I'm loading a pretty gigantic file to a postgresql database. To do this I first use split in the file to get smaller files (30Gb each) and then I load each smaller file to the database using GNU Parallel and psql copy.

The problem is that it takes about 7 hours to split the file, and then it starts to load a file per core. What I need is a way to tell split to print the file name to std output each time it finishes writing a file so I can pipe it to Parallel and it starts loading the files at the time split finish writing it. Something like this:

split -l 50000000 2011.psv carga/2011_ | parallel ./carga_postgres.sh {}

I have read the split man pages and I can't find anything. Is there a way to do this with split or any other tool?


Use --pipe:

cat 2011.psv | parallel --pipe -l 50000000 ./carga_postgres.sh

It requires ./carga_postgres.sh to read from stdin and not from a file, and is slow for GNU Parallel version < 20130222.

If you do not need exactly 50000000 lines the --block is faster:

cat 2011.psv | parallel --pipe --block 500M ./carga_postgres.sh

This will pass chunks of around 500MB split on \n.

I do not know what ./carga_postgres.sh contains, but my guess is it contains psql with username password. In that case you might want to use GNU SQL (which is part of GNU Parallel):

cat 2011.psv | parallel --pipe --block 500M sql pg://user:pass@host/db

The major benefit is that you do not need to save temporary files, but can keep all in memory/pipes.

If ./carga_postgres.sh cannot read from stdin, but must read from a file, you can save it to a file:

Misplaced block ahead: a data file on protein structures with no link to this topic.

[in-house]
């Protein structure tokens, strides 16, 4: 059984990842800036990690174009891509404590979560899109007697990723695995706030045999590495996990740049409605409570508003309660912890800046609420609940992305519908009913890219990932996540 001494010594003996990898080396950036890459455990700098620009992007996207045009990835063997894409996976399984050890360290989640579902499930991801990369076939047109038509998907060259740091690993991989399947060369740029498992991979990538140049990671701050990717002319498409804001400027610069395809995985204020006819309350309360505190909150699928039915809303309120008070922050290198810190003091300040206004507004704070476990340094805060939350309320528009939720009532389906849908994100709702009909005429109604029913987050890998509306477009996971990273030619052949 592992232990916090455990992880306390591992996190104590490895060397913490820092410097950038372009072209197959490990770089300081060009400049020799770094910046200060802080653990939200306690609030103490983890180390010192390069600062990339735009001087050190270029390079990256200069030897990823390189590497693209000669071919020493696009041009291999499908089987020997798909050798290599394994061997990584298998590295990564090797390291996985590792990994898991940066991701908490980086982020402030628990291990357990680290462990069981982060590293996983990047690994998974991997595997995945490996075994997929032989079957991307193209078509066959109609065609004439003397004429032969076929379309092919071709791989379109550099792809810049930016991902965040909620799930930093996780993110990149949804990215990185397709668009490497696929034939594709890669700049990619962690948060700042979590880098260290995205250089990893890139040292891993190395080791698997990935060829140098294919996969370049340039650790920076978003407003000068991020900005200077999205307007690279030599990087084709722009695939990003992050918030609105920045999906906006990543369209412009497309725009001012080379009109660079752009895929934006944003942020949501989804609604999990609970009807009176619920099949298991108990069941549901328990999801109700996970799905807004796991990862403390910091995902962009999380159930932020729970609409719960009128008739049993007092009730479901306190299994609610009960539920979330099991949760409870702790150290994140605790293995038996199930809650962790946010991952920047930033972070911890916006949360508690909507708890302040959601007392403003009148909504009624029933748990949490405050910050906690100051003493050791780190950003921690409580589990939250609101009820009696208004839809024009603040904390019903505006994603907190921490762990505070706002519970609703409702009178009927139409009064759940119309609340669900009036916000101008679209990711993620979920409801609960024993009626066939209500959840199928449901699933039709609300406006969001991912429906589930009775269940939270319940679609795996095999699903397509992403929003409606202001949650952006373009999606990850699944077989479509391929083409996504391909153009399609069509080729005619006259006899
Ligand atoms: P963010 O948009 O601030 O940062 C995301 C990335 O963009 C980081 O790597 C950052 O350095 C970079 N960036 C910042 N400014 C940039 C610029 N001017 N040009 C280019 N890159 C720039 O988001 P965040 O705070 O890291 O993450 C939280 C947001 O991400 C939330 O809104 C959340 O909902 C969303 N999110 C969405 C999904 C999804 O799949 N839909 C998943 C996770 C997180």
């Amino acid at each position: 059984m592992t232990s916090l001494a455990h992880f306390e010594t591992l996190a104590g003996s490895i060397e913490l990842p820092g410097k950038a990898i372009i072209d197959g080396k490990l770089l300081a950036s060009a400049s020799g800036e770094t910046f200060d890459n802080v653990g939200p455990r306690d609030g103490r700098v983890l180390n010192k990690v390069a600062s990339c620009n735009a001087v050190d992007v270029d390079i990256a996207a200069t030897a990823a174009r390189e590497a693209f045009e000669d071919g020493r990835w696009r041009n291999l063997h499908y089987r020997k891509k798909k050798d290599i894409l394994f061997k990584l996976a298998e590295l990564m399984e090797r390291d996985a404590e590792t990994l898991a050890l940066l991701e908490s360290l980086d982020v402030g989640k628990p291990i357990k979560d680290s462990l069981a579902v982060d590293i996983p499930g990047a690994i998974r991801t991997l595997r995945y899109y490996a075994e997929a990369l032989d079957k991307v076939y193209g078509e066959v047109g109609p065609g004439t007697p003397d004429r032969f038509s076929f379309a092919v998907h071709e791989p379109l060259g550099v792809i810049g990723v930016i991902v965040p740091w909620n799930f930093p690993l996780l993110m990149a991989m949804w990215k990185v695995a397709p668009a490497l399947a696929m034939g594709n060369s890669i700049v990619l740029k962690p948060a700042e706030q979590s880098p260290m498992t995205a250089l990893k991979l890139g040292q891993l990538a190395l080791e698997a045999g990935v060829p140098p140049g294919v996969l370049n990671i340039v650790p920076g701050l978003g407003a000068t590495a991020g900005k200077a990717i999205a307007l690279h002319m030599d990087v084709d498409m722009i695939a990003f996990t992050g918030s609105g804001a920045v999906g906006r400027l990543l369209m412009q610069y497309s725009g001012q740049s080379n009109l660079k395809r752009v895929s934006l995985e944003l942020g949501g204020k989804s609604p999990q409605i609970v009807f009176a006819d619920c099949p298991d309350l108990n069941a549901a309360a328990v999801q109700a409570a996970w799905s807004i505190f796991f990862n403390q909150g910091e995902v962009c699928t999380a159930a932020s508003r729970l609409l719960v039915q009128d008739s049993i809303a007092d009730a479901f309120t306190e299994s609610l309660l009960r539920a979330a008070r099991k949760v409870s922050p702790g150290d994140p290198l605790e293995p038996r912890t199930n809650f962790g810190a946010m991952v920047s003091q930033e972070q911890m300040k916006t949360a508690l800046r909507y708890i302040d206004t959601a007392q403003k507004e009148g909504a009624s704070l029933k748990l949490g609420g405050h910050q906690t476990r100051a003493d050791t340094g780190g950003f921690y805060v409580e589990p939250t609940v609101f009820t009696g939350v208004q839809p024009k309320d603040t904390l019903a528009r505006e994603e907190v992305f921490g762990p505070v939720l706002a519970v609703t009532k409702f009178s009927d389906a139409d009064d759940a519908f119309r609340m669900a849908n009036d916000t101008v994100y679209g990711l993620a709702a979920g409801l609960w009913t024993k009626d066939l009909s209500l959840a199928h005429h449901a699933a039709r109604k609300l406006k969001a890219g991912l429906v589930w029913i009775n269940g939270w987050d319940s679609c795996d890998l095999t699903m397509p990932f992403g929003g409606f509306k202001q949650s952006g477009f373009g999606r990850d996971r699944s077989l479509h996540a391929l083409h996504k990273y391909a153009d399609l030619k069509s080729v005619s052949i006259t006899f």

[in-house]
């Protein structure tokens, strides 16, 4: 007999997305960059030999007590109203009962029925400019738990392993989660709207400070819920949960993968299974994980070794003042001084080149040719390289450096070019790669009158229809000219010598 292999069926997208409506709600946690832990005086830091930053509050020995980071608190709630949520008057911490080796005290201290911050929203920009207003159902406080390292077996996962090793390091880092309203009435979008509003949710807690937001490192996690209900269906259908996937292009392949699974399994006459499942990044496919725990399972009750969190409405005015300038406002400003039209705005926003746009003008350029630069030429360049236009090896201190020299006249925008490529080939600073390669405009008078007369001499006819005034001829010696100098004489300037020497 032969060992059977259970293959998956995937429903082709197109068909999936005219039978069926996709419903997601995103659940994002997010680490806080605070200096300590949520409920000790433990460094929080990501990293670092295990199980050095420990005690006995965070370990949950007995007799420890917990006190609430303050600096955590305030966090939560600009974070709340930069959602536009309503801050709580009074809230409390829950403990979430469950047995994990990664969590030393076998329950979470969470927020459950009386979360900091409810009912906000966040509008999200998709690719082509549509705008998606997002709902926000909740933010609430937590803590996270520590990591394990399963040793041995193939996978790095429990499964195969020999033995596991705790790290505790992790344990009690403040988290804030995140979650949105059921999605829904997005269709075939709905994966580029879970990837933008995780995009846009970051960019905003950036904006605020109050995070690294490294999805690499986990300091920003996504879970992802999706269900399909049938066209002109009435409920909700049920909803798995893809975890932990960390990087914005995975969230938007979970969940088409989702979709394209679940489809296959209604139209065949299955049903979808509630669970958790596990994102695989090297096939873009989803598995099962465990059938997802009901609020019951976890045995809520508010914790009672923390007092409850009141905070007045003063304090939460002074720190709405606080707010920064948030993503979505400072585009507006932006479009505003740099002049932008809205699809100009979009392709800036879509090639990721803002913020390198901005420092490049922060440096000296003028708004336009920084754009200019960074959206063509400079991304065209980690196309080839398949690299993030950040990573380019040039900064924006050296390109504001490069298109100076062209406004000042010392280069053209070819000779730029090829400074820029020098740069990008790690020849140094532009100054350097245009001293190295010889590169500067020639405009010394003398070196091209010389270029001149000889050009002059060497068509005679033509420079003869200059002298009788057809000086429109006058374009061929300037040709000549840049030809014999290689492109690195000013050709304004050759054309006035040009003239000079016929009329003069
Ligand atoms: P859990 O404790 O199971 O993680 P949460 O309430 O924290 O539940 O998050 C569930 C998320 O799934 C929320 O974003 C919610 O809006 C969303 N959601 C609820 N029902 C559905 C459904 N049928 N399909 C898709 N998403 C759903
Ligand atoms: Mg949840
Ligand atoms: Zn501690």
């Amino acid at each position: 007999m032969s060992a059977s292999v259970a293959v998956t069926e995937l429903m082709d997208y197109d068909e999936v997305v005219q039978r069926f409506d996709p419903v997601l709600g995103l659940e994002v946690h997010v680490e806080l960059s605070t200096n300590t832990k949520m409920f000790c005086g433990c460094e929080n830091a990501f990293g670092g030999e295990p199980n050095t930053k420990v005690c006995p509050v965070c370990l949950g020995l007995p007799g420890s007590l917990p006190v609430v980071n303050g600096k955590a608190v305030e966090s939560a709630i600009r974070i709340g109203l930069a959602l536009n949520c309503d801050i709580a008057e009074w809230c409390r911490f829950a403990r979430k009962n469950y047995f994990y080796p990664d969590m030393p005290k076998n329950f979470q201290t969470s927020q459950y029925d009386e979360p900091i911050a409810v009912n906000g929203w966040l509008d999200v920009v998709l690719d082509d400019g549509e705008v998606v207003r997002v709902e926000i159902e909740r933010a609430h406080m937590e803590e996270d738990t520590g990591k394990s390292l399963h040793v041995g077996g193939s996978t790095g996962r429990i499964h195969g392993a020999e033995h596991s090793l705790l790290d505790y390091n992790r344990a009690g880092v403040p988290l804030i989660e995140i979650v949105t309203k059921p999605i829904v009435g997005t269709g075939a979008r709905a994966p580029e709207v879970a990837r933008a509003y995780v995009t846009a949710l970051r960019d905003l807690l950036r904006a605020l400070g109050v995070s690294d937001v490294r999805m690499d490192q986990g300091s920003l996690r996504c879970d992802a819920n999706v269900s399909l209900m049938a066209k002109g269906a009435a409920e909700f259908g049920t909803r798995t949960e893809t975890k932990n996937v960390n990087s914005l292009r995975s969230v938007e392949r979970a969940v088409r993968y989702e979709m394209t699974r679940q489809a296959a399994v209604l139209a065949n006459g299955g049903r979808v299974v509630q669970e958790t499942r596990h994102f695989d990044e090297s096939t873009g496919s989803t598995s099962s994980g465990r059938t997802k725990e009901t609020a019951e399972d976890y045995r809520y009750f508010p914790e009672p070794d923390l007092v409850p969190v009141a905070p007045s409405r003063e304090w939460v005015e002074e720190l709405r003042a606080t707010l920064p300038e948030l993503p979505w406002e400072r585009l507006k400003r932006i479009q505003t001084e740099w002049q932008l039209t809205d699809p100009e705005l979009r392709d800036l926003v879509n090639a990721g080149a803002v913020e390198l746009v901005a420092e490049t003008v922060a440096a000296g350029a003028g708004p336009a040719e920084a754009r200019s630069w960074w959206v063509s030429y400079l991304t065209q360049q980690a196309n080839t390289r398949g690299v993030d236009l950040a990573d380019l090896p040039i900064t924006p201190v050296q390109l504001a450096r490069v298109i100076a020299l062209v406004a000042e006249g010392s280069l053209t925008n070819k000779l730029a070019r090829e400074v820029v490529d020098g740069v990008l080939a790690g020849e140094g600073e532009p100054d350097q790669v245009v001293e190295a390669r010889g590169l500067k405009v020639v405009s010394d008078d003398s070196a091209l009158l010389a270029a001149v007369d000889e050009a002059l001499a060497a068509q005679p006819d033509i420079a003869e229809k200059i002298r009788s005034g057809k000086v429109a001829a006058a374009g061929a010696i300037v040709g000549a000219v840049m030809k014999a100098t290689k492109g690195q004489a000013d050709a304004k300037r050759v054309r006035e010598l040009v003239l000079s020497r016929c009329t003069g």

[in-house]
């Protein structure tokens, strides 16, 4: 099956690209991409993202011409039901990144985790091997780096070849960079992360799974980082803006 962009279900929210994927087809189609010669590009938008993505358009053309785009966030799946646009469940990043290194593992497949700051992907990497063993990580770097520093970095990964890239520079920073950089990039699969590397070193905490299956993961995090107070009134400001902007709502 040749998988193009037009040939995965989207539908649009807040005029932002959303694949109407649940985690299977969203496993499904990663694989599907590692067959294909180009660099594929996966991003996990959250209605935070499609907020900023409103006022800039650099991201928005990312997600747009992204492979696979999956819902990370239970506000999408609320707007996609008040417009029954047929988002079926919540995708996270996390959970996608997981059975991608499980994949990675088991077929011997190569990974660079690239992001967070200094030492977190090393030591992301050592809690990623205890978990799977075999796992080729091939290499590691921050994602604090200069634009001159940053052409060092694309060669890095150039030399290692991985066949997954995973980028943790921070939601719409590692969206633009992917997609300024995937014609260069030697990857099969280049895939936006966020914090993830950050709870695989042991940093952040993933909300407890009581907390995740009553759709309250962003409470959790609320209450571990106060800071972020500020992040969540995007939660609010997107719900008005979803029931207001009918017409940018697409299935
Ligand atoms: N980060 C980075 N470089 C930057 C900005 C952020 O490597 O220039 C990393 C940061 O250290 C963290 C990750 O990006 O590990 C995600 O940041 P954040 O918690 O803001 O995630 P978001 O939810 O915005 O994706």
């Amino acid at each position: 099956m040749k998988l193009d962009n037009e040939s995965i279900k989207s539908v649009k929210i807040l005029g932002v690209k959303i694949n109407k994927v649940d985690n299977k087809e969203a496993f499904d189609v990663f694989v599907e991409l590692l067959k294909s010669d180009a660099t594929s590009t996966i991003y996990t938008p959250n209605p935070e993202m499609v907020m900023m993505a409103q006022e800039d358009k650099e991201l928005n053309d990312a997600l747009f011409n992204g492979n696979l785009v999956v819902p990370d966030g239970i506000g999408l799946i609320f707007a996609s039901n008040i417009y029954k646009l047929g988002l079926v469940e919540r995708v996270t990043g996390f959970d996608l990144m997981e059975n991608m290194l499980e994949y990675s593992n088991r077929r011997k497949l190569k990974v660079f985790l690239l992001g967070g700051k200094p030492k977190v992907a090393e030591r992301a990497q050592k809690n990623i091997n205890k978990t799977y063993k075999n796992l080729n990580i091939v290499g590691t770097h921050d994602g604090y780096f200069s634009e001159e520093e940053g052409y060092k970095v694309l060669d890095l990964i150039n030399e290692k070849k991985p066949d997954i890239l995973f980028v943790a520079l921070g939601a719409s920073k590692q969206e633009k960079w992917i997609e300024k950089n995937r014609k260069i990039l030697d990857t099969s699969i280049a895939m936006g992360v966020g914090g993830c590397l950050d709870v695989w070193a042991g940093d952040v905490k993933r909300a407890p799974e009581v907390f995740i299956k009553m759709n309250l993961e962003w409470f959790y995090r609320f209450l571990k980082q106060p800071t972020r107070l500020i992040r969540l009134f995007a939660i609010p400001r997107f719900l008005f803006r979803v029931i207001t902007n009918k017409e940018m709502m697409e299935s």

cat 2011.psv | parallel --pipe --block 500M "cat > {#}; ./carga_postgres.sh {#}"

Large jobs often fail half way through. GNU Parallel can help you by re-running the failed jobs:

cat 2011.psv | parallel --pipe --block 500M --joblog my_log --resume-failed "cat > {#}; ./carga_postgres.sh {#}"

If this fails then you can re-run the above. It will skip the blocks that are already processed successfully.

  • 1
    If you have a newer version of GNU Parallel >20140422 use @RobertB's answer with --pipepart. If that does not work directly see if --fifo or --cat can help you out. – Ole Tange Jul 7 '16 at 12:14

Why not use --pipe AND --pipepart with GNU Parallel? This eliminates the extra cat and starts direct reads from the file on disk:

parallel --pipe --pipepart -a 2011.psv --block 500M ./carga_postgres.sh

I found the answers posted here to be way to complex so I asked on Stack Overflow and I got this answer:

If you use GNU split, you can do this with the --filter option

With this option, rather than simply writing to each output file, write through a pipe to the specified shell command for each output file. command should use the $FILE environment variable, which is set to a different output file name for each invocation of the command.

You can create a shell script, which creates a file and start carga_postgres.sh at the end in the background

#! /bin/sh

cat >$FILE
./carga_postgres.sh $FILE &

and use that script as the filter

split -l 50000000 --filter=./filter.sh 2011.psv

An alternative to making split print the file names is to detect when the files are ready. On Linux, you can use the inotify facility, and specifically the inotifywait utility.

inotifywait -m -q -e close_write --format %f carga | parallel ./carga_postgres.sh &
split -l 50000000 2011.psv carga/2011_

You'll need to kill inotifywait manually. Killing it automatically is a little hard because there's a potential race condition: if you kill it as soon as split finishes, it may have received events that it hasn't reported yet. To make sure that all events are reported, count the matching files.

  sh -c 'echo $PPID' >inotifywait.pid
  exec inotifywait -m -q -e close_write --format %f carga
} | tee last.file \
  | parallel ./carga_postgres.sh &
split -l 50000000 2011.psv carga/2011_
  set carga/2011_??; eval "last_file=\${$#}"
  while ! grep -qxF "$last_file" last.file; do sleep 1; done
kill $(cat inotifywait.pid)

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